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4Continued on page 5 PORT-AU-PRINCE, Haiti -The Naval Facilities Engineering Command partnered with U.S. Navy Seabees, Air Force and Army engineers to assess the rising water levels affecting a main supply route between the Dominican Republic and Haiti. Yasil Elmayta, a civil engineer, and Mike Helbing, an environmental engineer, both of the contingency engineer ing group from NAVFAC, are working side by side with U.S. forces engineering elements in Haiti to help repair the damage caused by the Jan. 12 earthquake. This road runs along several lakes that dont have a natural outlet to them, said Helbing. As a result of that, during the rainy season, the water tends to come up and cut the supply link to the Dominican Republic. We go to assess the structural damage of buildings; we have looked at where landsides have come and crossed roads, and we came up with solutions civil engineer working with the NAV FAC group to make assessments of the roads and plan reconstruction operations. We are looking at the water level of the Trou Caiman Lake, as it affects the road that we call Route 102, said Killian. If the water level comes up too high on the we will lose the ability to use that road. it is the main artery to get supplies in from the Dominican Republic, he said. Part of the engineer mission in Haiti is to assess structural damage, and give that information to the Government of Haiti so that there can be coordinated plans to the U.S., there are safety laws and codes for anyone who wants to build a house or building. Unfortunately Haiti does not have regulations that might stop someone from building a house with inferior components. We [in the U.S.] are used to using a crushed aggregate, because it locks together and works better in concrete mixes, here [in Haiti] they use a lot of river rock, that is readily available, and unfortunate ly doesnt lock together, said Killian. You dont necessarily want to make ly need to, you have the opportunity to make something that will last and you can say its done, that is the way Engineers assess rising water level of Haitian lakes By Sgt. Richard AndradeXVIII Airborne CorpsU.S. Navy Lt. Jason Killian, Yasil El mayta, and Mike Helbing, of the contingency engineering group from The Naval Facilities Engineering Command partnered with U.S. engineers to assess the rising water levels affect ing a main supply route between the U.S. Navy Lt. Jason Killian, Yasil Elmayta, a civil engineer, and Mike Helbing, an environmental engineer, both of the contingency engineering group from The Naval Facilities Engineering Command partnered with U.S. Navy Seabees, Air Force and Army engineers to assess the rising water levels affecting a main supply route between the Dominiyou want to proceed, said Helbing. We are looking for a route that we can run cargo tractor trailers on, so you need to have a decent road that can handle the capacity and doesnt have a lot of big holes in it, with all of that weight you are going to destroy the vehicles, if the water begins to cross the road, then you will lose that artery, said Killian. As the engineers reached Etang Saumatre lake, they saw how close the water reached the road. Without some type of real elabo rate ditch or pipe system there is no way to pull that water out of that lake, said Killian. The other alternative is raising the road, said Helbing. Gabriel Sagesse,75, lives in the city of Trou Caiman. He took the engineers to a side of a mountain where he claims water has been coming out since after the Jan. 12 earthquake. The water turned from a blessing the nearby homes and roads non-stop. It is coming from both sides of the city, inundating peoples homes, said Sagesse. For them to solve the problem, they need to send it somewhere that needs it more, he said, It is not good at all, it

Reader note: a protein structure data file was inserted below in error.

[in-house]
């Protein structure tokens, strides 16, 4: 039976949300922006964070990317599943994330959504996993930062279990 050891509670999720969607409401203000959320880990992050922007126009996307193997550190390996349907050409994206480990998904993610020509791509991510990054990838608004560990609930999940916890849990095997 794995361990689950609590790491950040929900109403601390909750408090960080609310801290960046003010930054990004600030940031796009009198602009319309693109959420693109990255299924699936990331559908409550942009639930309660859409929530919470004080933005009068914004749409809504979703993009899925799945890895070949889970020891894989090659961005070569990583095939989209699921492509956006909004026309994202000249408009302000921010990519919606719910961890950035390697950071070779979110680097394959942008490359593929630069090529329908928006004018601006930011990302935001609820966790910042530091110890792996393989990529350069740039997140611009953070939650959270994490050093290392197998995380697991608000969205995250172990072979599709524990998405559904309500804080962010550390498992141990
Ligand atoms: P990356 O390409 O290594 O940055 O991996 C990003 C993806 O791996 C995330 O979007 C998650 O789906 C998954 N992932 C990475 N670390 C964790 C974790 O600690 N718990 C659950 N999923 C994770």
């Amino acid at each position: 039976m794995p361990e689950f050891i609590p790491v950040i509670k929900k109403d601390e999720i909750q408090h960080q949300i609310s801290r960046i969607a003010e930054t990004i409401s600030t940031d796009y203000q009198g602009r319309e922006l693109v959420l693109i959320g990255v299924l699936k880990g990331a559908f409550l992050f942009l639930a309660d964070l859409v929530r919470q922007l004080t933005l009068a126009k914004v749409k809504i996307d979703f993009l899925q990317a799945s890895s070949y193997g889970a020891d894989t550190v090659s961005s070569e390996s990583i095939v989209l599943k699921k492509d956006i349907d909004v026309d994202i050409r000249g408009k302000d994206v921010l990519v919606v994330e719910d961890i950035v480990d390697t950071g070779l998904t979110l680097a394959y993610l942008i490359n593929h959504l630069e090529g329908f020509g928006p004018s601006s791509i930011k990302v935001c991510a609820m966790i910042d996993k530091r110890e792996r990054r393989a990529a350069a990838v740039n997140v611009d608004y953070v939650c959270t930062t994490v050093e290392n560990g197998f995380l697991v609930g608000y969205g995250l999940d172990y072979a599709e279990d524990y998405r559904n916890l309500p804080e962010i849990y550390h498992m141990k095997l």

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5Engineers continued from page 4WASHINGTON As part of the Defense Logistics Agency's ongoing support to humanitarian operations in earthquakestricken Haiti, the Defense Supply Center Philadelphia recently supplied 2.7 mil lion packaged meals to the Haitian people. The center worked with its industry partners to supply the meals to the U.S. Agency for International Development, which joined with the World Food Program to distribute the meals in the hardest-hit areas of the country. In addition to being DLA's troop support center, the Philadelphia center also gencies and natural disasters. The supply center maintains a stock of meals that can be used in emergencies, and also has agreements in place with its industry partners to produce meals, explained Ray Miller, deputy director of subsistence operations. These industry partners about 20 vendors are ready to go at a moment's notice, and often can provide millions of meals in just days, he said. In the case of the earthquake in Haiti, Agency supplies millions of meals for Haitians By Sgt. Sara Moore is dangerous because the rainy season is coming and so far we have seen no help. solution for the villagers as they left the town. There is no way to plug the hole so you have to make a controlled ditch somewhere, said Killian. You have to its path to the lake and out to the sea. If the hydroelectric plant is low, then that would be a big deal, issues like a reduction There is so much other information that we have to gather, said Helbing. From historical records of the lake levels both here and at the dam and rainfall information it is a complicated probAll of the research being conducted by the engineers, the state department together with the Government of Haiti will be used in the future to develop solutions for the many issues Haiti is dealing with. U.S. Navy Lt. Jason Killian, of the contingency engineering group from The Naval Facilities Engineering Command looks over a map of the area he is assessing. He has partnered with U.S. Navy Seabees, Air Force and Army engineers to assess the rising water levels affecting a main supply route between a request to supply meals to USAID, then ment. Even though it was a Sunday night, Miller said, the vendors responded that same night and through the next morning. Through this partnership, more than 2 mil lion meals were available immediately to the center, and 22 million meals could have been sent over the next 15 days if needed, he said. When USAID decided to use only what was readily available, the center shipped out 2.7 million meals, Miller said. DLA is positioned to respond during emergencies, and over the years has partnered with the Federal Emergency Management Agency to provide relief after hurricanes and other disasters, Miller said. DLA buys and ships packaged meals to FEMA, which stores or sends them to individual states, he explained. DLA also maintains its supply of meals for emergencies at the Philadelphia center. "Between [DLA and FEMA], that is the only stock of food that is maintained in the United States for an emergency basis," he said. "We have the program set up that should a disaster hit, we are able then to tap into the industrial base to expand the avail ability of meals as we go on over time." Sailors aboard USNS Comfort work together to safely store supplies received from the Military Sealift Command supply ship USNS Sacagawea. The supplies will allow Comfort to sustain efforts in sup

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POSTCARDS FROM HAITI Lance Cpl. Alfred, Battalion Landing Team, 1st Battalion, 9th Marine Regiment, 24th Marine Expeditionary Unit, shares a laugh with some children in the town of Mirebalais, Haiti, during a disaster relief assessment of the area today. Alfred is of U.S. Army Spc. Anthony Gonzales 114 Signal Battalion, Fort Detrick, Md. makes friends with some Haitian children outside of Logistical Support Area Dragon. He is here to provide communicaMusician Jimmy Buffet performs for servicemembers based at Logistical Support Area Dragon who are sup